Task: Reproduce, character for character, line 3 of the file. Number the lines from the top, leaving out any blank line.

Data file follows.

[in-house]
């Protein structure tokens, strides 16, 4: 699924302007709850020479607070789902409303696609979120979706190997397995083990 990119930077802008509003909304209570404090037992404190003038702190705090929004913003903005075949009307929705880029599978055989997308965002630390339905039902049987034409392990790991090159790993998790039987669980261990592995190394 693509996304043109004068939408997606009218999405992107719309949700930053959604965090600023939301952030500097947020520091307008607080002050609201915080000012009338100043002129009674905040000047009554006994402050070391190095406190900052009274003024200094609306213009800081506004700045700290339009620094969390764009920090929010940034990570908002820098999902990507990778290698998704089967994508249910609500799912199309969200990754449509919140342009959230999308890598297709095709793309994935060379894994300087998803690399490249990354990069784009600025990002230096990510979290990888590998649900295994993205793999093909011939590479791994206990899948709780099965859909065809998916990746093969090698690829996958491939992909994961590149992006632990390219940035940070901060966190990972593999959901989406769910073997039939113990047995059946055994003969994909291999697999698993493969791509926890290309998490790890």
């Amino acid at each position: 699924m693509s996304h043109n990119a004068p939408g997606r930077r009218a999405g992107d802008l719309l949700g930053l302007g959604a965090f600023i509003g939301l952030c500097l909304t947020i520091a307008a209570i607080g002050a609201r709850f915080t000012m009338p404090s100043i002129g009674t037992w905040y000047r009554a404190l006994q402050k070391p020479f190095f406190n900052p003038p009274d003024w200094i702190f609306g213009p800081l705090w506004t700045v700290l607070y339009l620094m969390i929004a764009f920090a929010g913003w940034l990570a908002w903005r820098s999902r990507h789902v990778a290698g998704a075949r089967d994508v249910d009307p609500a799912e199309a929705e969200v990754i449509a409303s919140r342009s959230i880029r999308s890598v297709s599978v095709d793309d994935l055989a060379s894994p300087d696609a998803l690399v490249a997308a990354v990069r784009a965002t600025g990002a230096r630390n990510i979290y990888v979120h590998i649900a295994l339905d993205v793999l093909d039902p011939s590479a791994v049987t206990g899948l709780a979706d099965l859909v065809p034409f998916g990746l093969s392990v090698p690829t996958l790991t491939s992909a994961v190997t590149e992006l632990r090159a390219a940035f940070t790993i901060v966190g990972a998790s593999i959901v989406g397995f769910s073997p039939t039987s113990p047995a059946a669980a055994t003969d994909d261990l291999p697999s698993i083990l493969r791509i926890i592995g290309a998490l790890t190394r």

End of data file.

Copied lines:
């Amino acid at each position: 699924m693509s996304h043109n990119a004068p939408g997606r930077r009218a999405g992107d802008l719309l949700g930053l302007g959604a965090f600023i509003g939301l952030c500097l909304t947020i520091a307008a209570i607080g002050a609201r709850f915080t000012m009338p404090s100043i002129g009674t037992w905040y000047r009554a404190l006994q402050k070391p020479f190095f406190n900052p003038p009274d003024w200094i702190f609306g213009p800081l705090w506004t700045v700290l607070y339009l620094m969390i929004a764009f920090a929010g913003w940034l990570a908002w903005r820098s999902r990507h789902v990778a290698g998704a075949r089967d994508v249910d009307p609500a799912e199309a929705e969200v990754i449509a409303s919140r342009s959230i880029r999308s890598v297709s599978v095709d793309d994935l055989a060379s894994p300087d696609a998803l690399v490249a997308a990354v990069r784009a965002t600025g990002a230096r630390n990510i979290y990888v979120h590998i649900a295994l339905d993205v793999l093909d039902p011939s590479a791994v049987t206990g899948l709780a979706d099965l859909v065809p034409f998916g990746l093969s392990v090698p690829t996958l790991t491939s992909a994961v190997t590149e992006l632990r090159a390219a940035f940070t790993i901060v966190g990972a998790s593999i959901v989406g397995f769910s073997p039939t039987s113990p047995a059946a669980a055994t003969d994909d261990l291999p697999s698993i083990l493969r791509i926890i592995g290309a998490l790890t190394r």